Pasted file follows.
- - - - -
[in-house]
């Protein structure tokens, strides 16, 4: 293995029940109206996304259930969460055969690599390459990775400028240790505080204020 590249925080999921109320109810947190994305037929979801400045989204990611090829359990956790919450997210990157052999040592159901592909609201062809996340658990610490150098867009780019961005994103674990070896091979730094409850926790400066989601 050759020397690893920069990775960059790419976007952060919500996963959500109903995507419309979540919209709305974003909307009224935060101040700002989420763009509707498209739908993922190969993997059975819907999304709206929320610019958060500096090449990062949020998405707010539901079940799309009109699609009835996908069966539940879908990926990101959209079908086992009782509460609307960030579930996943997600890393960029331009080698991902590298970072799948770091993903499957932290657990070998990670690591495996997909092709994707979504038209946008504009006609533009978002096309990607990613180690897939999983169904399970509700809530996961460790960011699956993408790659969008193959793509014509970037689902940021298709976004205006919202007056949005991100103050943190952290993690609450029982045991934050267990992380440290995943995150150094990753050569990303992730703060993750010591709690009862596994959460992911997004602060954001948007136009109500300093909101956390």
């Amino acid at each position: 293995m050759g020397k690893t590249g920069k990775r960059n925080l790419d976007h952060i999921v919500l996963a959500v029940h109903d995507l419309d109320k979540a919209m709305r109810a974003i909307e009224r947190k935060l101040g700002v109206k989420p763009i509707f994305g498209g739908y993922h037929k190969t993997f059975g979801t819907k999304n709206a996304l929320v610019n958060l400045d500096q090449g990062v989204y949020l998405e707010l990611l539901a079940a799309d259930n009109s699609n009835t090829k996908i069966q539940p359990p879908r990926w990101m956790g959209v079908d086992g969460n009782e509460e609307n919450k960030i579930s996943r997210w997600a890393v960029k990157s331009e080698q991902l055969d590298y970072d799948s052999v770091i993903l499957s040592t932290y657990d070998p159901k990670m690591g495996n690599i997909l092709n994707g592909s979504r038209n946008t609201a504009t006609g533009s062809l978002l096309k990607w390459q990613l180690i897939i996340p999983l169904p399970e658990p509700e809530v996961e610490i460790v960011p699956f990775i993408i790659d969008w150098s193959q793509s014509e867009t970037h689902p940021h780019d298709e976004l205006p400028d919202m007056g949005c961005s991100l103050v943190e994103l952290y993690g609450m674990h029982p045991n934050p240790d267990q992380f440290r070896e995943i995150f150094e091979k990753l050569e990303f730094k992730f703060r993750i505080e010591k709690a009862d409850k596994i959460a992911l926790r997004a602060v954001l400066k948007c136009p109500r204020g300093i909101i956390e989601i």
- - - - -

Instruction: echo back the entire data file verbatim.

[in-house]
């Protein structure tokens, strides 16, 4: 293995029940109206996304259930969460055969690599390459990775400028240790505080204020 590249925080999921109320109810947190994305037929979801400045989204990611090829359990956790919450997210990157052999040592159901592909609201062809996340658990610490150098867009780019961005994103674990070896091979730094409850926790400066989601 050759020397690893920069990775960059790419976007952060919500996963959500109903995507419309979540919209709305974003909307009224935060101040700002989420763009509707498209739908993922190969993997059975819907999304709206929320610019958060500096090449990062949020998405707010539901079940799309009109699609009835996908069966539940879908990926990101959209079908086992009782509460609307960030579930996943997600890393960029331009080698991902590298970072799948770091993903499957932290657990070998990670690591495996997909092709994707979504038209946008504009006609533009978002096309990607990613180690897939999983169904399970509700809530996961460790960011699956993408790659969008193959793509014509970037689902940021298709976004205006919202007056949005991100103050943190952290993690609450029982045991934050267990992380440290995943995150150094990753050569990303992730703060993750010591709690009862596994959460992911997004602060954001948007136009109500300093909101956390």
């Amino acid at each position: 293995m050759g020397k690893t590249g920069k990775r960059n925080l790419d976007h952060i999921v919500l996963a959500v029940h109903d995507l419309d109320k979540a919209m709305r109810a974003i909307e009224r947190k935060l101040g700002v109206k989420p763009i509707f994305g498209g739908y993922h037929k190969t993997f059975g979801t819907k999304n709206a996304l929320v610019n958060l400045d500096q090449g990062v989204y949020l998405e707010l990611l539901a079940a799309d259930n009109s699609n009835t090829k996908i069966q539940p359990p879908r990926w990101m956790g959209v079908d086992g969460n009782e509460e609307n919450k960030i579930s996943r997210w997600a890393v960029k990157s331009e080698q991902l055969d590298y970072d799948s052999v770091i993903l499957s040592t932290y657990d070998p159901k990670m690591g495996n690599i997909l092709n994707g592909s979504r038209n946008t609201a504009t006609g533009s062809l978002l096309k990607w390459q990613l180690i897939i996340p999983l169904p399970e658990p509700e809530v996961e610490i460790v960011p699956f990775i993408i790659d969008w150098s193959q793509s014509e867009t970037h689902p940021h780019d298709e976004l205006p400028d919202m007056g949005c961005s991100l103050v943190e994103l952290y993690g609450m674990h029982p045991n934050p240790d267990q992380f440290r070896e995943i995150f150094e091979k990753l050569e990303f730094k992730f703060r993750i505080e010591k709690a009862d409850k596994i959460a992911l926790r997004a602060v954001l400066k948007c136009p109500r204020g300093i909101i956390e989601i």